Sometimes you can have pain when eating, talking, or even just moving your jaw. The origin of the pain may be hard to locate. Maybe it feels like it’s at the back of the jaw. Maybe it’s in your neck. Maybe your ears are ringing.
While not always easy to diagnose, these symptoms and others are signs of temporomandibular joint disorder (TMJ or TMD). These are a group of conditions caused by the compromised function of the jaw joint and the muscles that are responsible for jaw movement.
We diagnose and treat TMJ at Gentle Dental.
What causes TMJ?
There isn’t usually an exact cause/effect relationship with TMJ. It’s believed that most problems arise from the muscles that move the joint and from problems with the parts of the joint. It’s thought that possible causes are excessive teeth grinding and clenching of the teeth (usually from stress), dislocation of the disc and soft cushion between the ball and socket of the joint, and osteoarthritis in the joint.
What are the symptoms of TMJ?
These are common symptoms associated with TMJ:
- Pain in your face, jaw joint area, neck, shoulders, or around your ears when you use your jaw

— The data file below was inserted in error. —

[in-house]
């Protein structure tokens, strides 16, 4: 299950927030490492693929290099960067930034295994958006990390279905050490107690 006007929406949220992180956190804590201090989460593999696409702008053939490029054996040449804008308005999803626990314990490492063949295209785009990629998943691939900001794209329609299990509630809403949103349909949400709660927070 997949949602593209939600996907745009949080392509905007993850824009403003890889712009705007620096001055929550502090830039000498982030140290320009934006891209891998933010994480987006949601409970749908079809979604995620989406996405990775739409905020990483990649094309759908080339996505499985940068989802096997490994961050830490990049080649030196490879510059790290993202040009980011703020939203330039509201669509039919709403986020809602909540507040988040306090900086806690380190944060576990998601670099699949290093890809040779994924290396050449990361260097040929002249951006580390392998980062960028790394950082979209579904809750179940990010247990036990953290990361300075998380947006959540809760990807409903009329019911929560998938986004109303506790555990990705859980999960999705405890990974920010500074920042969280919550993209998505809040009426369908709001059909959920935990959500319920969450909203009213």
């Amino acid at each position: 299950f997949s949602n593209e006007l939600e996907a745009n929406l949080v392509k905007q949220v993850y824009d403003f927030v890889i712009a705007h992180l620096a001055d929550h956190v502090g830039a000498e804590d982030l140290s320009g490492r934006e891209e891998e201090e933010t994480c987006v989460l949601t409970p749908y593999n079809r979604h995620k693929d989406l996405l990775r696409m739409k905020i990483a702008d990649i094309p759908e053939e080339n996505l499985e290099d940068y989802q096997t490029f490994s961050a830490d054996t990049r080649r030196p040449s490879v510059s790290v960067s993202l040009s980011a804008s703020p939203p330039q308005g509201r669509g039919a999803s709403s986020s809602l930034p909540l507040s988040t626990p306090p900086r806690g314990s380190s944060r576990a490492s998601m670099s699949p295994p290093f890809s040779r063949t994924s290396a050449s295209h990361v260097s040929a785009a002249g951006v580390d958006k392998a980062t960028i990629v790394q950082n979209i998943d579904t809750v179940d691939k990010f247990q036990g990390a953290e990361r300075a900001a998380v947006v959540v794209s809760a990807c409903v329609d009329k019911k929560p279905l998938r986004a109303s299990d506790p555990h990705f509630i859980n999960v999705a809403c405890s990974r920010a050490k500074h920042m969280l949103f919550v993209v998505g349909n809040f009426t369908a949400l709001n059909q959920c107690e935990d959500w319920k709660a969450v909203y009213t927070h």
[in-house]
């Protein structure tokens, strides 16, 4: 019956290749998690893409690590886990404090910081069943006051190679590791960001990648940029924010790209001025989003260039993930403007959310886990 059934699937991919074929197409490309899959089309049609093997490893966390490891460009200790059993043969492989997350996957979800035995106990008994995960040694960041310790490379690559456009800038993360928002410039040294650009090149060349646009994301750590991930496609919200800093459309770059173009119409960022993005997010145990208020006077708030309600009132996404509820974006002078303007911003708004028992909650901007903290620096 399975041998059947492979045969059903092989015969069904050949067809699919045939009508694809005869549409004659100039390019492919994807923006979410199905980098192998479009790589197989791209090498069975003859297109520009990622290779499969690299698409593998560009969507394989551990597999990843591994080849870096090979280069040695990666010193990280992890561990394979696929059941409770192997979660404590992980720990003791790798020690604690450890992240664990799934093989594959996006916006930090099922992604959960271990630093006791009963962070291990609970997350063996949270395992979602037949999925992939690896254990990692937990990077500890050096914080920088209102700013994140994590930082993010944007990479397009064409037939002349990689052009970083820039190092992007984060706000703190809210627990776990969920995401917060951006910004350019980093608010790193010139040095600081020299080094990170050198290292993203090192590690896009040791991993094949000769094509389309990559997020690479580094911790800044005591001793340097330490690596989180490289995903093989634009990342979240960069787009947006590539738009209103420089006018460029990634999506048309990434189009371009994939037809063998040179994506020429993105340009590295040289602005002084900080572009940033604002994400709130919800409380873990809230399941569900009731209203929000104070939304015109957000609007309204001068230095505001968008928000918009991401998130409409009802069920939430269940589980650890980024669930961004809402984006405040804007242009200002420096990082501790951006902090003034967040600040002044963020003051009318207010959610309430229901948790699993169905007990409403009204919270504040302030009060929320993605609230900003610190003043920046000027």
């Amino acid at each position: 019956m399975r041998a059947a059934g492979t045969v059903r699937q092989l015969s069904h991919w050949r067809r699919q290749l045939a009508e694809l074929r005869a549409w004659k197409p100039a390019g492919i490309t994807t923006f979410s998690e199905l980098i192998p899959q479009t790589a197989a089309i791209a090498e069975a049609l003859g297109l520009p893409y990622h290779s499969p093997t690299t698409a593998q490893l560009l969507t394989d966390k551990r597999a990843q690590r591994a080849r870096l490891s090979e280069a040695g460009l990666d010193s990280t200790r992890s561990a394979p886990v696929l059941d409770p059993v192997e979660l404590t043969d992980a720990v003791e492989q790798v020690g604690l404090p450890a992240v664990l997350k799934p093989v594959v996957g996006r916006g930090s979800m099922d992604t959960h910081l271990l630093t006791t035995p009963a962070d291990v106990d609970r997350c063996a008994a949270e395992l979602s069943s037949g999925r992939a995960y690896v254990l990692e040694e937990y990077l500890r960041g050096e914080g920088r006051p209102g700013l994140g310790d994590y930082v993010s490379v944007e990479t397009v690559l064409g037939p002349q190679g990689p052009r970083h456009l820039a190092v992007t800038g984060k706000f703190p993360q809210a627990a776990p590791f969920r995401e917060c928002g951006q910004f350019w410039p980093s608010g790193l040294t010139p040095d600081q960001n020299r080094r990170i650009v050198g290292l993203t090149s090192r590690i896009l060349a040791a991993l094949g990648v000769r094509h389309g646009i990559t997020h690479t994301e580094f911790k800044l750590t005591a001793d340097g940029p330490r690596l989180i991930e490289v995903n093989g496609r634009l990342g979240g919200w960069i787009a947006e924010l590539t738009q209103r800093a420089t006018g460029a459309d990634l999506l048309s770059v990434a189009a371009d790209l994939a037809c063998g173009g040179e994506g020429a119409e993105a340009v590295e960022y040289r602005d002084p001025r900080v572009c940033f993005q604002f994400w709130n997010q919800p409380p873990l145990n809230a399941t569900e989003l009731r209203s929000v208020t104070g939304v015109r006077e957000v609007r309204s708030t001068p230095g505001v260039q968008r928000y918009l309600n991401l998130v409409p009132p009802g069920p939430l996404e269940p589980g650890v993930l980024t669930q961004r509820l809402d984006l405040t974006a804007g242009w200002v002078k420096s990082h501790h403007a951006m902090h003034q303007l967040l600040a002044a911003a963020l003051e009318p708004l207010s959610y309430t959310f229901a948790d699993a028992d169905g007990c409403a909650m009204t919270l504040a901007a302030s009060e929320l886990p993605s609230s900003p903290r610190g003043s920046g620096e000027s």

- Problems when you open your mouth wide
- Clicking or popping sounds when you open or close your mouth or chew
- Jaws that lock or get stuck when open or closed
- Trouble chewing or an uncomfortable bite, with the feeling that your jaws are not aligned
- Swelling on the side of the face
- A tired feeling on your face
Other symptoms are headaches, toothaches, dizziness, earaches, hearing problems, ringing in your ears, and upper shoulder pain.
TMJ disorders are commonly misdiagnosed. Symptoms such as earaches the or ringing in the ears can lead a person to consult an Ear, Nose, and Throat specialist. Dentists, when they don’t find any signs of decay or gum disease, can also be at a loss to understand that the problems arise with the temporomandibular joint.
At Gentle Dental, we have extensive experience diagnosing and treating TMJ. Here are some of the treatments we use:
- Bite splint— We create a custom bite splint, a plastic mouth guard that is placed over your upper or lower teeth to make them slide smoothly against each other, rather than clenching.
- Physical therapy— Stretching exercises and biofeedback can overcome muscle clenching.
- Ultrasound energy— Deep heat from ultrasound waves can be applied to the joint.
- Radiofrequency energy— RF waves can be used to stimulate the joint.
- Laser therapy— Laser energy can lower pain and corresponding inflammation, increasing a range of motion.
- Medications— Anti-inflammatory medications reduce the pain and the inflammation in the muscles that are restricting jaw movement. Anti-anxiety drugs and muscle relaxers may also be used.
- Botox— This famed wrinkle eraser on the upper third of the face temporarily stops muscles from contracting. This can be effective for overly active jaw muscles.